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Chilean Children 7 Years After the 2010 Earthquake and Tsunami

  • Marcelo Leiva-BianchiEmail author
  • Andrea Araneda
  • Andrés Fresno
  • Rosario Spencer
Chapter
Part of the Integrating Psychiatry and Primary Care book series (IPPC)

Abstract

This chapter analyzes healthy and dysfunctional responses, as well as the risk and protective factors for children exposed to earthquakes/tsunamis. It also reviews the scientific literature of Chile, one of the countries most exposed to these disasters, related to the “F-27,” an earthquake/tsunami that occurred on February 27, 2010. This was the most devastating disaster in Chile’s history. While 22 different studies indicate that children responded mainly in healthy ways—learning new ways of addressing a problem, growing spiritually, showing increased compassion, and learning from the disaster—they also presented several dysfunctional responses. They avoided talking about the disaster, were concerned that another earthquake/tsunami may occur, were afraid of being alone or far from their parents, experienced trouble sleeping, and had a decrease in their academic performance. The protective factors that seemed to account for the difference between positive and negative outcomes included protective parents or adults, evidence-based interventions for children and adults that were supported by the state, and a culture where affected persons feel valued. Similarly, there were risk factors that made the children more susceptible to psychiatric symptoms and potential negative outcomes. These factors included the child living in a high-risk area or suffering a loss of any kind, experiencing the deterioration of family relationships, lacking a qualified adviser, being exposed to images of the disaster, or being subjected to non-coordinated and/or non-evidence-based interventions. We conclude that public policies designed to respond to future disasters must take into account psychosocial impact models that match individual children to responses that are specifically tailored to their level of exposure-protection. This chapter’s key points are illustrated using the case of María, which is based on real-life testimonies.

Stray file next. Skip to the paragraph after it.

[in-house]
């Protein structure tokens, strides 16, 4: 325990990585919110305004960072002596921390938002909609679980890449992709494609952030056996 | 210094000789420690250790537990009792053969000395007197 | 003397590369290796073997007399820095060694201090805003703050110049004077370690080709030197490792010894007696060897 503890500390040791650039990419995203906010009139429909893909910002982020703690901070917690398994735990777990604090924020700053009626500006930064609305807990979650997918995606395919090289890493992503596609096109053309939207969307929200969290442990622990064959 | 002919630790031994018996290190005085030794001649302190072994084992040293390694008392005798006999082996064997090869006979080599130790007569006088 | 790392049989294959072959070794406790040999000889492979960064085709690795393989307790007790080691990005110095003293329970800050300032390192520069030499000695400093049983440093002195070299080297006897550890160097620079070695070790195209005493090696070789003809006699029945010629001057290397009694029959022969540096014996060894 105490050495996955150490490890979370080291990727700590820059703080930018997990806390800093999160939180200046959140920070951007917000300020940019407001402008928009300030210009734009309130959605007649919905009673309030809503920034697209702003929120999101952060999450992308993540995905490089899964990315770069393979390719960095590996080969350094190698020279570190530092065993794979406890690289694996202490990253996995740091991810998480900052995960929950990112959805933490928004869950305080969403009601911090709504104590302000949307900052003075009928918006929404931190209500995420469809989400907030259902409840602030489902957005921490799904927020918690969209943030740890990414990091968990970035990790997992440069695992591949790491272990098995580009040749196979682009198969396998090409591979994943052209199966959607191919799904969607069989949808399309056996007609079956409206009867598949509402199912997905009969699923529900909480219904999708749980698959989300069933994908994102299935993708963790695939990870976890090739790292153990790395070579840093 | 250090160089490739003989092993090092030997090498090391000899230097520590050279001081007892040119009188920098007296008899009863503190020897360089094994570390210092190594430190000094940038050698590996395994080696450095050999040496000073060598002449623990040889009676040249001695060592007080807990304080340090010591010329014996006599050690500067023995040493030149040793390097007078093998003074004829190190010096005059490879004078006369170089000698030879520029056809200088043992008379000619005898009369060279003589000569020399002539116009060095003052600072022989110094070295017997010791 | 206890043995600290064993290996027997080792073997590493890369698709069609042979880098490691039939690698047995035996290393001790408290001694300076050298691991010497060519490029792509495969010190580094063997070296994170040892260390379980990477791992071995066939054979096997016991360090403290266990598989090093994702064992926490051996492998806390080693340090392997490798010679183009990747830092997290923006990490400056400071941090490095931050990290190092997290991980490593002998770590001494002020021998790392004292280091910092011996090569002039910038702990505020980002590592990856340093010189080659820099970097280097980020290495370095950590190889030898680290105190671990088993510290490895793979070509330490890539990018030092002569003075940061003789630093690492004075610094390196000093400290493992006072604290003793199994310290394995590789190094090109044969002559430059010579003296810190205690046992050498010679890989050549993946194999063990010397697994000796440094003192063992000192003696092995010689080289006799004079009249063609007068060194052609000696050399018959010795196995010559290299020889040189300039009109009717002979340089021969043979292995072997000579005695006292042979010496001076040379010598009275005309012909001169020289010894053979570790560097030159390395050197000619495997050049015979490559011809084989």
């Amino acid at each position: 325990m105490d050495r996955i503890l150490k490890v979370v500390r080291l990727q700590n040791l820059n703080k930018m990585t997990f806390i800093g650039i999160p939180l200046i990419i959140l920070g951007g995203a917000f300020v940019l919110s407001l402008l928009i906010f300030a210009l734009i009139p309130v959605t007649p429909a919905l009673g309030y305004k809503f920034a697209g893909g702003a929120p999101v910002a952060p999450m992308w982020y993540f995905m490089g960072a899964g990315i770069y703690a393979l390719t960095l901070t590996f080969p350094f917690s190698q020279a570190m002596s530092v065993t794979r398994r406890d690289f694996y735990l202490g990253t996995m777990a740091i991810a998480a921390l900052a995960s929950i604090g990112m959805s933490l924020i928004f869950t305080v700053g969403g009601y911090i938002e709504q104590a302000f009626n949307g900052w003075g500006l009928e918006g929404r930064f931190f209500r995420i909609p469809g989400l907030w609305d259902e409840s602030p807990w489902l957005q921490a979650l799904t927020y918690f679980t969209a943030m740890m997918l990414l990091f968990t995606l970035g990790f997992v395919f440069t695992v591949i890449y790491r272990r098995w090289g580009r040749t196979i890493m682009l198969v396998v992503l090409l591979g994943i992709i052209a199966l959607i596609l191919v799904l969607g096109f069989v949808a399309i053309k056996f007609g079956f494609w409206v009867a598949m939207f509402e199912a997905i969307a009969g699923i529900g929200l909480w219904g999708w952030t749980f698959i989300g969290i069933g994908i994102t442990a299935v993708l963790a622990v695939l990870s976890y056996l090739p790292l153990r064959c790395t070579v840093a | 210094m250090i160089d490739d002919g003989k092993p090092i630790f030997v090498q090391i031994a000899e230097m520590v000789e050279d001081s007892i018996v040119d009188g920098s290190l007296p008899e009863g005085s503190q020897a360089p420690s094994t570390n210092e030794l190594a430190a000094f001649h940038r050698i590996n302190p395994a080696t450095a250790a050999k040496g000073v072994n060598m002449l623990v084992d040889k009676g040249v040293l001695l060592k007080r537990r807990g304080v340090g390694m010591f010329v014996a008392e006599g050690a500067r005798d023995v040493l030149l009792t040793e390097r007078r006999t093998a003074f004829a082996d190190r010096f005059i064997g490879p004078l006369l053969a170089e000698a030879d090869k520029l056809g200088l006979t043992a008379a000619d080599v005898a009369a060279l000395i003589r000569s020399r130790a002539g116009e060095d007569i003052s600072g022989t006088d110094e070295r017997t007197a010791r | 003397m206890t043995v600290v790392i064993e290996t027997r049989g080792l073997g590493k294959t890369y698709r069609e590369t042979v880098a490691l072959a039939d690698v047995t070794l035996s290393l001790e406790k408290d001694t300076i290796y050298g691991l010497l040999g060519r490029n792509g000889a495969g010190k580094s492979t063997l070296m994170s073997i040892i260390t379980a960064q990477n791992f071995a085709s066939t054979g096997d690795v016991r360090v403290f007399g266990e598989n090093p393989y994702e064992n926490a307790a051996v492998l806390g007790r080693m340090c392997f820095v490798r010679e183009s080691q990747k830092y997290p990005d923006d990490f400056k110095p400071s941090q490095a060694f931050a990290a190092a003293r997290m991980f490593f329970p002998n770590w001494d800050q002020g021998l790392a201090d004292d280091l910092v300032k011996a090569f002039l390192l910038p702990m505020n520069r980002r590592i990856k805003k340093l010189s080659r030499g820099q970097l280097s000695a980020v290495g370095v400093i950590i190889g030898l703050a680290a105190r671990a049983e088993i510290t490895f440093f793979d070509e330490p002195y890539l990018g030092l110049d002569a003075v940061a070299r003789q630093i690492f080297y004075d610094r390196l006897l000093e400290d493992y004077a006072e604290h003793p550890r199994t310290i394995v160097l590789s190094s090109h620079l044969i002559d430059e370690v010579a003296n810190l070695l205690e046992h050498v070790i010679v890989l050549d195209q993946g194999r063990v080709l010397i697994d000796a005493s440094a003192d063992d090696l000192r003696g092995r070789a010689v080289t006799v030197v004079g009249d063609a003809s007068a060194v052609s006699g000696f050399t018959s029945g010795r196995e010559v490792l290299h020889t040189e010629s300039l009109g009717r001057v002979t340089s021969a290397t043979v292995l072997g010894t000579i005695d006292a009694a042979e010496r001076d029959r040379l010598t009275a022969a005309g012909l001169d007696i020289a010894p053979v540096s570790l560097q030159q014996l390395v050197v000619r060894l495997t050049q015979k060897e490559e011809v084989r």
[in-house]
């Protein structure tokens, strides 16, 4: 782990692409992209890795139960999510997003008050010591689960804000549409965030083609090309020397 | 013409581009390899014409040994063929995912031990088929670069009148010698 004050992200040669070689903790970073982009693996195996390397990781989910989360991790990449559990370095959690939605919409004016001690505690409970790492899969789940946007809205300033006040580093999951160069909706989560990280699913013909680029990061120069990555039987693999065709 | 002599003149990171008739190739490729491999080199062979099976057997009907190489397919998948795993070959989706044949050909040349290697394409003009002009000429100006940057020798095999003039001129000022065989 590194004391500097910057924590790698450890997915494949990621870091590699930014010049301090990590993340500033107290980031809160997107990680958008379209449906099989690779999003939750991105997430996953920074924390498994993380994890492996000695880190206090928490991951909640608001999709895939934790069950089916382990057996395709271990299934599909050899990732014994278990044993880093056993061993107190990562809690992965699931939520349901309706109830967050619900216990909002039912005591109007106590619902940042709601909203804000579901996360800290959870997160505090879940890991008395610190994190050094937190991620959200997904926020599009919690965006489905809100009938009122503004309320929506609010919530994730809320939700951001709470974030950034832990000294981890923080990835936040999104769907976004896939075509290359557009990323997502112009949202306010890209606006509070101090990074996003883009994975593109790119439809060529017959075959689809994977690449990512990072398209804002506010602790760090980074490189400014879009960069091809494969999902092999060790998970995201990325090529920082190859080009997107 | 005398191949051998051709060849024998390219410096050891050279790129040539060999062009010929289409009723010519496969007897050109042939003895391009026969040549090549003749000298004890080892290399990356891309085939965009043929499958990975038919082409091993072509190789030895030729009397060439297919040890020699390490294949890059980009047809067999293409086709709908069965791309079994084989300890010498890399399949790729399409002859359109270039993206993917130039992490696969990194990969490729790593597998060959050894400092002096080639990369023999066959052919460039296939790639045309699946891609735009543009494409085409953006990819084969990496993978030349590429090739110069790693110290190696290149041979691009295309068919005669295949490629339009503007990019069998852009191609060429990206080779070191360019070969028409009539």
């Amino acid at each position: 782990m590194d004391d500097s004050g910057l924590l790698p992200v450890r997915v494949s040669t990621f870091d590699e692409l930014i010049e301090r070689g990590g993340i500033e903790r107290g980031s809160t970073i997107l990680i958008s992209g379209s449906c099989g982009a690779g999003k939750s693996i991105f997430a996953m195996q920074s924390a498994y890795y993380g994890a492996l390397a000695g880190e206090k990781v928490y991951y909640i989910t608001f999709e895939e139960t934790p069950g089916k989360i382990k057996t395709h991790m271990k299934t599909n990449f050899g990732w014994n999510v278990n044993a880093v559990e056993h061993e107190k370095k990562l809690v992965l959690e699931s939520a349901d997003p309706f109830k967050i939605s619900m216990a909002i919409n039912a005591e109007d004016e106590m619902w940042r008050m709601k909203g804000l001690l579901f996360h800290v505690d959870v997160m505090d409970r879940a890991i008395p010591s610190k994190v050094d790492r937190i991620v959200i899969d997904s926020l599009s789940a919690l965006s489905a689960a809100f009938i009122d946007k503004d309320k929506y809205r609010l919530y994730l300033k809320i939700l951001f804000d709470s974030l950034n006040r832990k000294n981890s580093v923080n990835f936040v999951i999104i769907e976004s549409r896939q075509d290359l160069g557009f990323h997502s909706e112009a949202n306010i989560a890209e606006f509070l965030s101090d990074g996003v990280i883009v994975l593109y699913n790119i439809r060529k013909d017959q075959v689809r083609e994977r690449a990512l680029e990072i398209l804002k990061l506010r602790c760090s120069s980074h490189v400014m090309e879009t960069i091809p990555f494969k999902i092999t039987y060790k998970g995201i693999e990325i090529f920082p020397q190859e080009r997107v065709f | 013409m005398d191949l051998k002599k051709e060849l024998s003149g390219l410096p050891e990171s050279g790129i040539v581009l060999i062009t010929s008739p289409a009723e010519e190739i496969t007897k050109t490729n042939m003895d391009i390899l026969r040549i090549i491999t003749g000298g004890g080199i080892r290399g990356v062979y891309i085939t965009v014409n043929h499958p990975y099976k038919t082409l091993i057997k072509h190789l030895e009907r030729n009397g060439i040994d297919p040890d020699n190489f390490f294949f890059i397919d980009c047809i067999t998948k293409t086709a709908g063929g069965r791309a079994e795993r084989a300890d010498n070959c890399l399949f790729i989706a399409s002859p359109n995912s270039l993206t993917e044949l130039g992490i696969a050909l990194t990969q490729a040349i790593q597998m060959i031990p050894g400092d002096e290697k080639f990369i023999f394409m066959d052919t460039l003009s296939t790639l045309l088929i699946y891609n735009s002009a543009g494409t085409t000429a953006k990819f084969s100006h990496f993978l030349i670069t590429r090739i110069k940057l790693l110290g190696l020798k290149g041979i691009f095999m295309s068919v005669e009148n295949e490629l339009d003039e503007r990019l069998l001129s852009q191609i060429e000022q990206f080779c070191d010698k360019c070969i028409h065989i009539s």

Keywords

Children Mental health Psychosocial impact Posttraumatic growth Posttraumatic stress disorder (PTSD) Exposure factors Tsunami Disasters Earthquakes 

Notes

Acknowledgments

To the FONDECYT projects No. 1160301 and No. 1140391.

Conflicts of Interest Statement: The authors state that they are independent from the financing and support institutions and that no interests or values different from those usually used in the research have affected the execution of the work or the composition of the manuscript.

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Copyright information

© Springer Nature Switzerland AG 2019

Authors and Affiliations

  • Marcelo Leiva-Bianchi
    • 1
    Email author
  • Andrea Araneda
    • 1
  • Andrés Fresno
    • 1
  • Rosario Spencer
    • 1
  1. 1.Faculty of PsychologyUniversidad de TalcaTalcaChile

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